Last fall, I got the chance to discover Europe’s youngest country. Very excited was I because I didn’t know what to expect at all. I arrived in Pristina from Skopje and spent about three days in Kosovo. In this post, you’ll get to know the top three must-see places in this unique country.
Prizren is an Ottoman city frozen in time. From the moment I got out of the bus, it felt like I had travelled 30 years back in time. Small cobblestones pave the streets in this city characterized by its mosques, narrow streets and a small river that flows into the White Drin. Five times a day, you are able to hear very loud sounds coming from the city’s mosques. Since the city has 75 mosques all broadcasting these sounds simultaneously, the calls for prayer are all mixed together to a very strange, unique, but also a bit terrifying sound.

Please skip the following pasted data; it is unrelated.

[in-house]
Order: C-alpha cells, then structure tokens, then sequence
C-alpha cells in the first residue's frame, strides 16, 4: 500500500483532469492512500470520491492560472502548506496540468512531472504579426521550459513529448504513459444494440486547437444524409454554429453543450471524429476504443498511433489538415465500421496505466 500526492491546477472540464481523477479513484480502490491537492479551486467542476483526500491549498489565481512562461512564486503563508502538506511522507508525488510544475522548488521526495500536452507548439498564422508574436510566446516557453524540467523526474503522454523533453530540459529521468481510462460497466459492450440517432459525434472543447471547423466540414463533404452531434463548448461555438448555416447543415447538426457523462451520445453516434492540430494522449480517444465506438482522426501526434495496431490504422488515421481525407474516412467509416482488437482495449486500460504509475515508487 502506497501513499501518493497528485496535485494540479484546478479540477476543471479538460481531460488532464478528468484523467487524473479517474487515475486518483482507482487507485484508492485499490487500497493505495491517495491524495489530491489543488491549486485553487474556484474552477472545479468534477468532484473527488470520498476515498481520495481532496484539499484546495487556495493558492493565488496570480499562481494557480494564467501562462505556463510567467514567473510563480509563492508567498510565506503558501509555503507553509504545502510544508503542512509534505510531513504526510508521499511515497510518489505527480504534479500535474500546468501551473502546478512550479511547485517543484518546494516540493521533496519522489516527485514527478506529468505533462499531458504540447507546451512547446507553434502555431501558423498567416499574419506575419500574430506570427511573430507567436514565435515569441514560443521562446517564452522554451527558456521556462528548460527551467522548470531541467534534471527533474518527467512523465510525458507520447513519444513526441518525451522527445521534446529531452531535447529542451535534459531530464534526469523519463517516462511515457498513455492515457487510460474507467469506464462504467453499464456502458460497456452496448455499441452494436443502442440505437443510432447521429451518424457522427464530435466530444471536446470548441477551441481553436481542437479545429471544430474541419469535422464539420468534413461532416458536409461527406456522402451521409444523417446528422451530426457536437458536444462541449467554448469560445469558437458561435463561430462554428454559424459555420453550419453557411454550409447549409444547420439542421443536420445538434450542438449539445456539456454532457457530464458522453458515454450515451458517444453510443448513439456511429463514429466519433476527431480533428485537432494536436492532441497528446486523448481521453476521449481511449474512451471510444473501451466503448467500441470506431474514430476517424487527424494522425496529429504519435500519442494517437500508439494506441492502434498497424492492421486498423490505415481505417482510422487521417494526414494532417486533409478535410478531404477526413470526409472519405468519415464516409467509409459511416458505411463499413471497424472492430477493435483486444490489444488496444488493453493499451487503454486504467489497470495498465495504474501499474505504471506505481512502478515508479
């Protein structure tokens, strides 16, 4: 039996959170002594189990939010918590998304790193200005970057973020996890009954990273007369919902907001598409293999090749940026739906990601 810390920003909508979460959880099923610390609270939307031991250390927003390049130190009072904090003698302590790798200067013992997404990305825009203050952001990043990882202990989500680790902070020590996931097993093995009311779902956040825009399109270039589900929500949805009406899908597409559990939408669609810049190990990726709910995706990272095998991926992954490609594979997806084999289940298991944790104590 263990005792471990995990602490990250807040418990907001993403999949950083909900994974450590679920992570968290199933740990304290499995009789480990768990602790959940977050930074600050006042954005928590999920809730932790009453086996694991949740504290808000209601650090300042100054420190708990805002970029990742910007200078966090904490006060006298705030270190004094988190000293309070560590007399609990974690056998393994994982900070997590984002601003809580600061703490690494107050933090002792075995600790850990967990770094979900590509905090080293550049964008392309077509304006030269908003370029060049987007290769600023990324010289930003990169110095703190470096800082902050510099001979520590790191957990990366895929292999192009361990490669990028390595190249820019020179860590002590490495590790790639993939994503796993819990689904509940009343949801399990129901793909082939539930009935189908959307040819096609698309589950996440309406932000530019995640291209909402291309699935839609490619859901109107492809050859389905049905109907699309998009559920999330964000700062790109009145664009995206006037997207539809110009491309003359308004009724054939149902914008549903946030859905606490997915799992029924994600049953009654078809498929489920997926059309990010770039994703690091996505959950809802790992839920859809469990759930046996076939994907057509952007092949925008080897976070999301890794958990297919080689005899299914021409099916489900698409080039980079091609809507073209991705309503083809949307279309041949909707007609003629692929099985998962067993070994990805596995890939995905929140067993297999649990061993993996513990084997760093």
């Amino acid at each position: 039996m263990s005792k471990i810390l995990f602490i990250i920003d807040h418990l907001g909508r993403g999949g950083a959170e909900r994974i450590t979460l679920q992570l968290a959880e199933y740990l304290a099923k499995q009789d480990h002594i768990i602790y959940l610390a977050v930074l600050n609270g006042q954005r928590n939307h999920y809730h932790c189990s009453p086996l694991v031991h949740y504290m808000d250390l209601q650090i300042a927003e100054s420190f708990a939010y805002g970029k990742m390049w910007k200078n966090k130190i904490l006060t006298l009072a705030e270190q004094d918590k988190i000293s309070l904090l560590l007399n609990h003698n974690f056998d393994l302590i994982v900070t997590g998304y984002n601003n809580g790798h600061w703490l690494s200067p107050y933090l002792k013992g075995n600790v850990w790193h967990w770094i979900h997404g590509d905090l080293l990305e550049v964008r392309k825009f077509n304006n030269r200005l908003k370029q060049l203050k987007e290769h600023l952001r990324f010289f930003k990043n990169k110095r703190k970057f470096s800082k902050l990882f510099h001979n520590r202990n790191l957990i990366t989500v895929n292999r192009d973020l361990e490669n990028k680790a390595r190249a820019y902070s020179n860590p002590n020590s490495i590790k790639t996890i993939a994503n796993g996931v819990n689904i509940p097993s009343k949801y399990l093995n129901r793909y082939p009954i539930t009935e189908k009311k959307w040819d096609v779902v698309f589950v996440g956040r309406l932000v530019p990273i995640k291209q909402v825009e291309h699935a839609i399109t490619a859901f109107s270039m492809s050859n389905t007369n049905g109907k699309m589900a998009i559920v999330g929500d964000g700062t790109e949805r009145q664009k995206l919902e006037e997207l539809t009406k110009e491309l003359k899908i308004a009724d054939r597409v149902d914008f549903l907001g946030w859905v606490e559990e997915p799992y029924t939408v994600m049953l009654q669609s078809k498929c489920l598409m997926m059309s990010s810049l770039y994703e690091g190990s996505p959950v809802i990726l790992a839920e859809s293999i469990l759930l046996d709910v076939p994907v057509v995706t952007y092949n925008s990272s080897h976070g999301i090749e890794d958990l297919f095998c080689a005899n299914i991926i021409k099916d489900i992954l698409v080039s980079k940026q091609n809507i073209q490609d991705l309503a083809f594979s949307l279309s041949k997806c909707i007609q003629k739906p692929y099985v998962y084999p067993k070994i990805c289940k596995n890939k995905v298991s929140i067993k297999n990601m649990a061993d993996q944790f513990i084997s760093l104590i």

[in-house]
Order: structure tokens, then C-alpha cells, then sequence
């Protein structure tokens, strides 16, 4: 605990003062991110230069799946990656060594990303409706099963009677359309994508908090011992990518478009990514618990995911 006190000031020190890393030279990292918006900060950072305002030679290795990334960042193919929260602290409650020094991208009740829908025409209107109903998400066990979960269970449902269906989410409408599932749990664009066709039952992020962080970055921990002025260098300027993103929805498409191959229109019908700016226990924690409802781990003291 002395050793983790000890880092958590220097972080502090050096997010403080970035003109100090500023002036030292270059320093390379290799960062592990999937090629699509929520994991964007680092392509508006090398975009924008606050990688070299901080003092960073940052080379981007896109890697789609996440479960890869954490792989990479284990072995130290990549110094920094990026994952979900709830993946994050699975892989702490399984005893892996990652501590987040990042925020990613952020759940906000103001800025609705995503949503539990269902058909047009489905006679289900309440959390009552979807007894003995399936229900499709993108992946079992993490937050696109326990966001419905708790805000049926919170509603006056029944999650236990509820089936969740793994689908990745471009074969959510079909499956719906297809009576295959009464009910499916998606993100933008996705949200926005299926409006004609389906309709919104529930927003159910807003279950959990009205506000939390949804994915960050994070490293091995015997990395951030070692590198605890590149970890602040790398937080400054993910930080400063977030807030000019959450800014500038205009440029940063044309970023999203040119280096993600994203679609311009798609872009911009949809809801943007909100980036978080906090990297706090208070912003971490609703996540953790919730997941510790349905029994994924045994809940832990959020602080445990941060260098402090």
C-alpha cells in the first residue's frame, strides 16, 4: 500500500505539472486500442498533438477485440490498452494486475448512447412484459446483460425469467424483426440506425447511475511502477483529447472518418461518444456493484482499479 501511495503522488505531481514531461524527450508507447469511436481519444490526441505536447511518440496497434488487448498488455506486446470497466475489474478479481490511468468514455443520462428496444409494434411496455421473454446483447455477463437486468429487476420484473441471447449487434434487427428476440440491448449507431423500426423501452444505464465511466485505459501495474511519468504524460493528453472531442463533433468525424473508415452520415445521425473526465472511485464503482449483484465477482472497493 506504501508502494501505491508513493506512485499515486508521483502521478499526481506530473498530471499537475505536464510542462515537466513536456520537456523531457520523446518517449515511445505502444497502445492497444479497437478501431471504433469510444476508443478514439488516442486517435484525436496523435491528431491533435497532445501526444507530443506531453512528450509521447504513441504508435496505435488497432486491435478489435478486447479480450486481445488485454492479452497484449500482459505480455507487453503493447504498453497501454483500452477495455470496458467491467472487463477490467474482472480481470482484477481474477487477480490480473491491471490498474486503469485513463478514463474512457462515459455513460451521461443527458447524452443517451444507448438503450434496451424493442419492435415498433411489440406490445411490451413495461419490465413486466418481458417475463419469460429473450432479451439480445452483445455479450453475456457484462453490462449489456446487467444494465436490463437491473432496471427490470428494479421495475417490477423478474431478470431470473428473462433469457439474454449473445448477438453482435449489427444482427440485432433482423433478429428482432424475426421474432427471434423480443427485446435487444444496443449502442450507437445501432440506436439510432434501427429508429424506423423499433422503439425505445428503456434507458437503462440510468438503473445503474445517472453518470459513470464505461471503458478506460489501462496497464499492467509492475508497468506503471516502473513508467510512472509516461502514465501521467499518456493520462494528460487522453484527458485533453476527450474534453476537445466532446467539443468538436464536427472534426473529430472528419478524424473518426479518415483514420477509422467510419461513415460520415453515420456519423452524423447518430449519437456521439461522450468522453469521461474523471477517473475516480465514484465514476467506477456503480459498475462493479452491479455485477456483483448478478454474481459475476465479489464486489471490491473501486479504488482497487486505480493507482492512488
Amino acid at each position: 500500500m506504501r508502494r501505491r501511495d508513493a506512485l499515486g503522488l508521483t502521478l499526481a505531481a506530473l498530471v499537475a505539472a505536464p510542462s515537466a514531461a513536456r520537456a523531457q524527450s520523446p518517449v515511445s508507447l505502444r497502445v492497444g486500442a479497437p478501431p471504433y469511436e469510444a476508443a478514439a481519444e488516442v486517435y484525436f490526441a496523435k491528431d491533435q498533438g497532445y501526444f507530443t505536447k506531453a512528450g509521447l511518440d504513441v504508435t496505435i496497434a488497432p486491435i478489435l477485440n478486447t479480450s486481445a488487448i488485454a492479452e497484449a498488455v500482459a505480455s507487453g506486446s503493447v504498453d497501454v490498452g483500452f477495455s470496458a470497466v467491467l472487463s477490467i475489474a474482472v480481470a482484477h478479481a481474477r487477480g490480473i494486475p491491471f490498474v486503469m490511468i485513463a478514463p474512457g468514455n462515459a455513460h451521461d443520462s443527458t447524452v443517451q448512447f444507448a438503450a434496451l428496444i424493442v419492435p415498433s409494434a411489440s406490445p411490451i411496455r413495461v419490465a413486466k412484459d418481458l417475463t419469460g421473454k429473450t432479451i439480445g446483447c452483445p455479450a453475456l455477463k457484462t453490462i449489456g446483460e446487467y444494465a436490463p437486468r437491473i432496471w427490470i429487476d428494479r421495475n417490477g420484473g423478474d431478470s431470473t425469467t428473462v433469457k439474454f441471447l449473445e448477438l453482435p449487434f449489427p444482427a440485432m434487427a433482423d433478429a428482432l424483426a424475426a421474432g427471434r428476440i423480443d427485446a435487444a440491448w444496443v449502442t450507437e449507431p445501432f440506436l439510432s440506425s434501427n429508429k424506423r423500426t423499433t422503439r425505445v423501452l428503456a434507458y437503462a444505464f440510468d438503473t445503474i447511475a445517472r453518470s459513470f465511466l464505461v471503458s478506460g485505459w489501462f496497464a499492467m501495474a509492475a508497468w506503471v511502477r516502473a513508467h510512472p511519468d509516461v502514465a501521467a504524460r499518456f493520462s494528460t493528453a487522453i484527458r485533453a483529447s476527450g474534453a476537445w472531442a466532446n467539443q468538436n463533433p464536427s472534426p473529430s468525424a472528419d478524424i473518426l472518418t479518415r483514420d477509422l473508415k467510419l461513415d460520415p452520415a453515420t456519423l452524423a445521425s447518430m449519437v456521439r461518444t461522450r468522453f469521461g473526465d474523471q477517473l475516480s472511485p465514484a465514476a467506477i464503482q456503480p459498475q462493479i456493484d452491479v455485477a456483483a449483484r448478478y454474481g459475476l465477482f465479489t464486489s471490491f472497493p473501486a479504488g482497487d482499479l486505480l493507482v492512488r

The city of Peja is probably my favourite city in Kosovo. If you’re here, make sure to check out nature! If you walk west along the White Drin river you will spot so many extraordinary sights. The first one you notice is The Patriarchate of Peć. This monastery is an amazing place with an elaborate history to it. Don’t forget your passport when visiting it though. UN-soldiers guard this unique building and they won’t let you in before they’ve scanned your passport. On the inside of the red building, fresco’s cover every inch of the walls: so beautiful! If you travel further towards the source of the river, you’ll spot many small waterfalls, bridges and fantastic caves; the Rugova Canyon is truly wonderful.
Pristina (the capital of Kosovo)
The capital of Kosovo is a strange place. It’s very hard to find anything pretty here but if you look hard enough, there are plenty of stunning sights. Take the Imperial Mosque, for example. It has a beautiful interior, as well as striking painted ceilings over the main entrance. The Cathedral of Saint Mother Teresa and the Newborn Monument are also worth a visit. If you don’t feel like visiting such impressive buildings, just take a stroll through town! Walking through the narrow pathways of the bazaar, for example, feels so miraculous! You will notice, however, that you’re one of only a few tourists.